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Daniel 4:13

    Daniel 4:13 Translations

    King James Version (KJV)

    I saw in the visions of my head upon my bed, and, behold, a watcher and an holy one came down from heaven;

    American King James Version (AKJV)

    I saw in the visions of my head on my bed, and, behold, a watcher and an holy one came down from heaven;

    American Standard Version (ASV)

    I saw in the visions of my head upon my bed, and, behold, a watcher and a holy one came down from heaven.

    Basic English Translation (BBE)

    In the visions of my head on my bed I saw a watcher, a holy one, coming down from heaven,

    Webster's Revision

    I saw in the visions of my head upon my bed, and, behold, a watcher and a holy one came down from heaven.

    World English Bible

    I saw in the visions of my head on my bed, and behold, a watcher and a holy one came down from the sky.

    English Revised Version (ERV)

    I saw in the visions of my head upon my bed, and, behold, a watcher and an holy one came down from heaven.

    Clarke's Commentary on Daniel 4:13

    A watcher and a holy one - These are both angels; but, according to the Chaldean oracles, of different orders. They appear, according to their opinions, to be a kind of judges of human actions who had the power of determining the lot of men; see Daniel 4:17.

    Barnes' Notes on Daniel 4:13

    I saw in the visions of my head upon my bed - In the visions that passed before me as I lay upon my bed, Daniel 4:10.

    And, behold, a watcher and an holy one - Or rather, perhaps, "even a holy one;" or, "who was a holy one." He evidently does not intend to refer to two beings, a "watcher," and "one who was holy;" but he means to designate the character of the watcher, that he was holy, or that he was one of the class of "watchers" who were ranked as holy - as if there were others to whom the name "watcher" might be applied who were not holy. So Bertholdt, "not two, but only one, who was both a watcher, and was holy; one of those known as watchers and as holy ones." The copulative ו (v) and may be so used as to denote not an additional one or thing, but to specify something in addition to, or in explanation of, what the name applied would indicate. Compare 1 Samuel 28:3 : "In Ramah, even (ו v) in his own city." 1 Samuel 17:40 : "and put them in a shepherd's bag which he had, even (ו v) in a scrip."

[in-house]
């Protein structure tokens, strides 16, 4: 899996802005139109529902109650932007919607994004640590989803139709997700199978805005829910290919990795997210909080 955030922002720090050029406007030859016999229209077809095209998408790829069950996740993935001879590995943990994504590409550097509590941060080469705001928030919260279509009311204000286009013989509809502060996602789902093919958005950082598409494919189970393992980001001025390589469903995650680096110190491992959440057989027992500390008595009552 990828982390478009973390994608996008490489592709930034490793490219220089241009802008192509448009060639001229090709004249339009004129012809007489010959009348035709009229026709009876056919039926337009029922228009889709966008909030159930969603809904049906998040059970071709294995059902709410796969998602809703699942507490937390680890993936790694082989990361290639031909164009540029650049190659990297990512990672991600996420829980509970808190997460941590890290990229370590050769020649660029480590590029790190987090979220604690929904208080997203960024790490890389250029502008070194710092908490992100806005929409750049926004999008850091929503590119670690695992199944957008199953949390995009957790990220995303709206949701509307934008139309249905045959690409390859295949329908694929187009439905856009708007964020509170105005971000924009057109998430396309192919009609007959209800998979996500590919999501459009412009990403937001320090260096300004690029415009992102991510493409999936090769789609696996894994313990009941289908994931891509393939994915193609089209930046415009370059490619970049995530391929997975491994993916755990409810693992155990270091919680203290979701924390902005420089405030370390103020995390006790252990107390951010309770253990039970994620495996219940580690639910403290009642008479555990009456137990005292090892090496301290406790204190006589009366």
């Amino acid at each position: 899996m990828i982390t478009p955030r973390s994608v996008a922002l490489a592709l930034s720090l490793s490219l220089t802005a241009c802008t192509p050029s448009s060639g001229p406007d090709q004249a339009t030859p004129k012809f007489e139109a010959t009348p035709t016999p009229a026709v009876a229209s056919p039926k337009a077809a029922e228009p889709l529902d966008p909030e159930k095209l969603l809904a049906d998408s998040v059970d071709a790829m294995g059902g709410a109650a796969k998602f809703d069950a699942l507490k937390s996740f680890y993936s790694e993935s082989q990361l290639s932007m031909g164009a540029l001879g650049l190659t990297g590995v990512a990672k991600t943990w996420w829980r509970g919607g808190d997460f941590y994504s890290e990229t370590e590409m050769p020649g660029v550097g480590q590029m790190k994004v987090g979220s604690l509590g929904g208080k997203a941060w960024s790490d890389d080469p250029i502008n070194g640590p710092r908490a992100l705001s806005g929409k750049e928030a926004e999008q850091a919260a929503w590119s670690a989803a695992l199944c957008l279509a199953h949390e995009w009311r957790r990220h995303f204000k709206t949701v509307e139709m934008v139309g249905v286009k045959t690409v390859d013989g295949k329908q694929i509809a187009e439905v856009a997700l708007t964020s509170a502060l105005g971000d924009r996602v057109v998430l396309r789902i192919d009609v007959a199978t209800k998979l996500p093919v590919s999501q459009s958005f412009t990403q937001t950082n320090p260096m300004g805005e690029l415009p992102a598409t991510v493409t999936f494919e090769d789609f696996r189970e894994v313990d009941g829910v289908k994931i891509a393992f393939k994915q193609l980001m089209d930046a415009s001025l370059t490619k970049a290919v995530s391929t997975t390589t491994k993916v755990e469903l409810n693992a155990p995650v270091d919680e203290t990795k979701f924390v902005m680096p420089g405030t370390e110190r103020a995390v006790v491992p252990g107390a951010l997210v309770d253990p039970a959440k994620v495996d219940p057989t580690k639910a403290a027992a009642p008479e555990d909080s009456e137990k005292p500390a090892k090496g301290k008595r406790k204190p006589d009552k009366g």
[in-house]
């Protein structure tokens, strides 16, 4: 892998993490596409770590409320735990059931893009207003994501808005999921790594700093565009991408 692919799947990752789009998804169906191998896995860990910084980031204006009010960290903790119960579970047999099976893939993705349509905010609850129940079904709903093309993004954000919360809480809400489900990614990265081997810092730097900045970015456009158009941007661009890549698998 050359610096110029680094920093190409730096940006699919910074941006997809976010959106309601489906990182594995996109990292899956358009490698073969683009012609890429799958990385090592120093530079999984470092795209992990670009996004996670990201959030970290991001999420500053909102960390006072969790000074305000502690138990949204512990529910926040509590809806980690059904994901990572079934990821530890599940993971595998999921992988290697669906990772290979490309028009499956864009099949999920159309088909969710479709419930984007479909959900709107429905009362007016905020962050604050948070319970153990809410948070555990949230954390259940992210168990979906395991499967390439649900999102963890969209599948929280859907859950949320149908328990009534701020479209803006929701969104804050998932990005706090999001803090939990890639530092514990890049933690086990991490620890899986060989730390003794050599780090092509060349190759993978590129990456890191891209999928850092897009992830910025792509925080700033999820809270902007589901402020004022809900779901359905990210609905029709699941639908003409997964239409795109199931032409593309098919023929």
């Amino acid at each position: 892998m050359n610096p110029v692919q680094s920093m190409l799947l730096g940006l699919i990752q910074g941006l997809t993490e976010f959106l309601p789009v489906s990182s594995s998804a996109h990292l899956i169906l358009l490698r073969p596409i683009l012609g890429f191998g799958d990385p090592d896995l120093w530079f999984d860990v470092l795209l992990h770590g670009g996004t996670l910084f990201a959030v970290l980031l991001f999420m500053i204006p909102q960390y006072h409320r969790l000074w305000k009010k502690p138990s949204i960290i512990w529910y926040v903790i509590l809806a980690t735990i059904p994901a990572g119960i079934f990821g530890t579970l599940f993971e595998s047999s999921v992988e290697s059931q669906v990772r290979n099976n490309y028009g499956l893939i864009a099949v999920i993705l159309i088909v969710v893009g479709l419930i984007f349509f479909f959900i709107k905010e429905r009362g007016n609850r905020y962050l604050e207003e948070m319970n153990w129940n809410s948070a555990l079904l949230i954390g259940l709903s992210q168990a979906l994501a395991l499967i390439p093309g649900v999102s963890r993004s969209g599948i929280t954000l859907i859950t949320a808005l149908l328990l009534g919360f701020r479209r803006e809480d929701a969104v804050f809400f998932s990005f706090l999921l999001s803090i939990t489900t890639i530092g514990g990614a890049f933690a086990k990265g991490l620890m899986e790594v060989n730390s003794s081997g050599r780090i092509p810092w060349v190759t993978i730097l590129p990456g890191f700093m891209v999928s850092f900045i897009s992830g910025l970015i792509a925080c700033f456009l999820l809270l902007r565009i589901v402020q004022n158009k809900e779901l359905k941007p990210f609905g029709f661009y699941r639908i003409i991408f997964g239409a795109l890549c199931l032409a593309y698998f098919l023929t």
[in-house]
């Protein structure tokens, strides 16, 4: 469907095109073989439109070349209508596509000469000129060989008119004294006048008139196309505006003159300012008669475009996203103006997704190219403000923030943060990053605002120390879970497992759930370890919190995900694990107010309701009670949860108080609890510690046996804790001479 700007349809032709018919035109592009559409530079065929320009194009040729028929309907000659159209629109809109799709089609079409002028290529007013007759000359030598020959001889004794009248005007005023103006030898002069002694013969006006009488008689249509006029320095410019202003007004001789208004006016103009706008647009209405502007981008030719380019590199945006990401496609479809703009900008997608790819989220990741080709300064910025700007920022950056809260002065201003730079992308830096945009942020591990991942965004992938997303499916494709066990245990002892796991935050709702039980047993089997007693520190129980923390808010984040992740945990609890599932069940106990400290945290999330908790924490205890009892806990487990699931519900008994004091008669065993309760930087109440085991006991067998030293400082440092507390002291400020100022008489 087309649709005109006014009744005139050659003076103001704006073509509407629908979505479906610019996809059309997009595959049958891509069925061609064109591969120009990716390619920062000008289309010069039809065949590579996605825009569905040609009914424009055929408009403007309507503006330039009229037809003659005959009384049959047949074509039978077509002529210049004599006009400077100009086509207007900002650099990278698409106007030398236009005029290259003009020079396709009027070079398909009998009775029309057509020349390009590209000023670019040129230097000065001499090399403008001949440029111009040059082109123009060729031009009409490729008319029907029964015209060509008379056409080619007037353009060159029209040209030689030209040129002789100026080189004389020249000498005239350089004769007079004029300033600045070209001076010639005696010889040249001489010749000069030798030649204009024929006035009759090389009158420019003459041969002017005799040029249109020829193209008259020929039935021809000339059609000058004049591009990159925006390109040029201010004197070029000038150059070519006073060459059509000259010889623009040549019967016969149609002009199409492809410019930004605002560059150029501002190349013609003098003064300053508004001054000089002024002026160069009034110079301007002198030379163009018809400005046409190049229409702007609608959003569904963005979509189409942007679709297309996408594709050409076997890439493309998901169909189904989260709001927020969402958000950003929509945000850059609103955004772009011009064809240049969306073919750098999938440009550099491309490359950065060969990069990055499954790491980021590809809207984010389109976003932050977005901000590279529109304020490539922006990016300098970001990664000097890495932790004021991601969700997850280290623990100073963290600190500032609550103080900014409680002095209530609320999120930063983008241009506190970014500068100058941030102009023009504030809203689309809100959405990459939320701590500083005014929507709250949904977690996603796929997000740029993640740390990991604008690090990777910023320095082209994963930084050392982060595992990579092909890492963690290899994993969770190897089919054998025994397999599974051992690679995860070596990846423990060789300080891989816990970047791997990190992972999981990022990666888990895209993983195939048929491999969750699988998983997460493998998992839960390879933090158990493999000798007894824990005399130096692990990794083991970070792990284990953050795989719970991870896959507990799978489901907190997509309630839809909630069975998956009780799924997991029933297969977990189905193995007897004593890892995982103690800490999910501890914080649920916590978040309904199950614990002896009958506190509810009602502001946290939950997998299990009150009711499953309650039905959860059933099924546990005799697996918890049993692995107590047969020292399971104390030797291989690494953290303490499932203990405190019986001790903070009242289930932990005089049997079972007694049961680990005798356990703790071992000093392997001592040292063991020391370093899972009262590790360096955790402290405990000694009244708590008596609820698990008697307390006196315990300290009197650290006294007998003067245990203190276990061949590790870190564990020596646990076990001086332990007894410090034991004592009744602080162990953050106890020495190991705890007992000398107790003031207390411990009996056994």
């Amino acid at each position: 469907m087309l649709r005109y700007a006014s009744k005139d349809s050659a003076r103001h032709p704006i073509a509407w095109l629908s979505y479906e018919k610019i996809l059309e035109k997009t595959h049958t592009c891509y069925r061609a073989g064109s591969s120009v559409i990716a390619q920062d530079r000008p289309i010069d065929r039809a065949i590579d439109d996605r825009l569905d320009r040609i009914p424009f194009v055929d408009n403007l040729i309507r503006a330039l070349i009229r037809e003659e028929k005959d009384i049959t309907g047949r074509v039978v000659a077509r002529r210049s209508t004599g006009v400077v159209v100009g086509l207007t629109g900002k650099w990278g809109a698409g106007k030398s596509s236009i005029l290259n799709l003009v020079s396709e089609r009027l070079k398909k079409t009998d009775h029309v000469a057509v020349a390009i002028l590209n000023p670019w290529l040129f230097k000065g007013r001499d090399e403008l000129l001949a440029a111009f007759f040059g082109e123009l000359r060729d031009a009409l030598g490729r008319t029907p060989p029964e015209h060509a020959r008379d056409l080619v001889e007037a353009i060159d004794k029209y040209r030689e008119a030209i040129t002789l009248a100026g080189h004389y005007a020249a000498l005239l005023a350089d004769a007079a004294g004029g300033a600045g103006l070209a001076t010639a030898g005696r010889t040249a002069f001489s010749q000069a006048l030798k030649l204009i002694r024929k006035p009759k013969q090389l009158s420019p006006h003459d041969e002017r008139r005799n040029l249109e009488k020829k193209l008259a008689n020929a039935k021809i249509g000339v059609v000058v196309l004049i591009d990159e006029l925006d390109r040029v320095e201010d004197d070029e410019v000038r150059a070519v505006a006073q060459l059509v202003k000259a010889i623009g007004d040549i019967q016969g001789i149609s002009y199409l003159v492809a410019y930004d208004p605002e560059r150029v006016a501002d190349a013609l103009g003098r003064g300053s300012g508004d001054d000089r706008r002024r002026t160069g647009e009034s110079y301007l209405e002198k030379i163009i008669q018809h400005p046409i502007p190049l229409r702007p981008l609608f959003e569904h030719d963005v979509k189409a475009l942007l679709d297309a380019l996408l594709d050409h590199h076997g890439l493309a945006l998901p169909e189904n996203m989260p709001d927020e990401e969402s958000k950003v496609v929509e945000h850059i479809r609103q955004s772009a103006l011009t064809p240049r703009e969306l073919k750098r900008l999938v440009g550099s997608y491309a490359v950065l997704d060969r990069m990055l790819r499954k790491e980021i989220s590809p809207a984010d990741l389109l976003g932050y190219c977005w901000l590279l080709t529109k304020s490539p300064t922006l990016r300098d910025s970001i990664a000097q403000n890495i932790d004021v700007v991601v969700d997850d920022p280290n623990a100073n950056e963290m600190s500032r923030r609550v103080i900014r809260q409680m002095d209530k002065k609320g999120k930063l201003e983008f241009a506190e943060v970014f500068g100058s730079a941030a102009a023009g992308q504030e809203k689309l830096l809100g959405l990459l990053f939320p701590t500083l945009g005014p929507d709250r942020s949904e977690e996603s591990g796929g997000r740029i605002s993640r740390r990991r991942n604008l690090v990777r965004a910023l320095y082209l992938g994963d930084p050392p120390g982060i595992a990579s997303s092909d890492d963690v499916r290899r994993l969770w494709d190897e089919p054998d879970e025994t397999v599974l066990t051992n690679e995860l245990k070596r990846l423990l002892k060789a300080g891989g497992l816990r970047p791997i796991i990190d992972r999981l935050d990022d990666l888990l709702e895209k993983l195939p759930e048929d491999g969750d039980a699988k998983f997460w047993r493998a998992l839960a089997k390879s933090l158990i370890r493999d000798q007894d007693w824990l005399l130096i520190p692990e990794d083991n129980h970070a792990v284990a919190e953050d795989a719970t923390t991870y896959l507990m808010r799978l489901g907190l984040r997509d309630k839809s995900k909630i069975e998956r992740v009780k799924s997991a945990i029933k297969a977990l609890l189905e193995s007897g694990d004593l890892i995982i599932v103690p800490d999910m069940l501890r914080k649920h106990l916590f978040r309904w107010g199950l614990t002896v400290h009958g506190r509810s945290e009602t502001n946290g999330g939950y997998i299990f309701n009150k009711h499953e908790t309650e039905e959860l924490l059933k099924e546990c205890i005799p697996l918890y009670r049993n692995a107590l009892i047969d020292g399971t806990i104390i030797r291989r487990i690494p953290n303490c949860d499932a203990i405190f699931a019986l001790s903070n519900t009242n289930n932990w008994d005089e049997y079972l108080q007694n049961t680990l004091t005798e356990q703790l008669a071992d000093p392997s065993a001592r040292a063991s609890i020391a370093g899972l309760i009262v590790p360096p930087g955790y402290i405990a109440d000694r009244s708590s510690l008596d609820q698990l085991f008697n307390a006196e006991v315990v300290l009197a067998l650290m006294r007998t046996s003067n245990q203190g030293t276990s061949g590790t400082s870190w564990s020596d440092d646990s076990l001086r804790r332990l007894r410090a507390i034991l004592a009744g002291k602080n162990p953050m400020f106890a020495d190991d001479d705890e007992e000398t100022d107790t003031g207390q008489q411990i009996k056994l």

Compare Psalm 68:9 (10); Amos 3:11; Amos 4:10; Jeremiah 15:13; Isaiah 1:13; Isaiah 13:14; Isaiah 57:11; Ecclesiastes 8:2. - Gesenius, "Lex." The word rendered "watcher" (עיר ‛ı̂yr) is rendered in the Vulgate vigil; in the Greek of Theodotion the word is retained without an attempt to translate it - εἴρ eir; the Codex Chisianus has ἄγγελος angelos - "an angel was sent in his strength from heaven." The original word (עיר ‛ı̂yr) means, properly, "a watcher," from עיר ‛ı̂yr, to be hot and ardent; then to be lively, or active, and then to awake, to be awake, to be awake at night, to watch. Compare Sol 5:2; Malachi 2:12. The word used here is employed to denote one who watches, only in this chapter of Daniel, Daniel 4:13, Daniel 4:17, Daniel 4:23. It is in these places evidently applied to the angels, but "why" this term is used is unknown. Gesenius ("Lex.") supposes that it is given to them as watching over the souls of men.

    Jerome (in loc.) says that the reason why the name is given is because they always watch, and are prepared to do the will of God. According to Jerome, the Greek ἴρις iris as applied to the rainbow, and which seems to be a heavenly being sent down to the earth, is derived from this word. Compare the "Iliad," ii. 27. Theodoret says that the name is given to an angel, to denote that the angel is without a body - ἀσώματον asōmaton - "for he that is encompassed with a body is the servant of sleep, but he that is free from a body is superior to the necessity of sleep." The term "watchers," as applied to the celestial beings, is of Eastern origin, and not improbably was derived from Persia. "The seven Amhaspands received their name on account of their great, holy eyes, and so, generally, all the heavenly Izeds watch in the high heaven over the world and the souls of men, and on this account are called the watchers of the world." - Zendavesta, as quoted by Bertholdt, in loc. "The Bun-Dehesh, a commentary on the Zendavesta, contains an extract from it, which shows clearly the name and object of the watchers in the ancient system of Zoroaster. It runs thus: "Ormuzd has set four "watchers" in the four parts of the heavens, to keep their eye upon the host of the stars.

    They are bound to keep watch over the hosts of the celestial stars. One stands here as the watcher of his circle; the other there. He has placed them at such and such posts, as watchers over such and such a circle of the heavenly regions; and this by his own power and might. Tashter guards the east, Statevis watches the west, Venant the south, and Haftorang the north." - Rhode, Die heilige Sage des Zendvolks, p. 267, as quoted by Prof. Stuart., in loc. "The epithet "good" is probably added here to distinguish this class of watchers from the "bad" ones, for Ahriman, the evil genius, had "Archdeves" and "Deves," who corresponded in rank with the Amhaspands and Izeds of the Zendavesta, and who "watched" to do evil as anxiously as the others did to do good." - Prof. Stuart. It is not improbable that these terms, as applicable to celestial beings, would be known in the kingdom of Babylon, and nothing is more natural than that it should be so used in this book. It is not found in any of the books of pure Hebrew.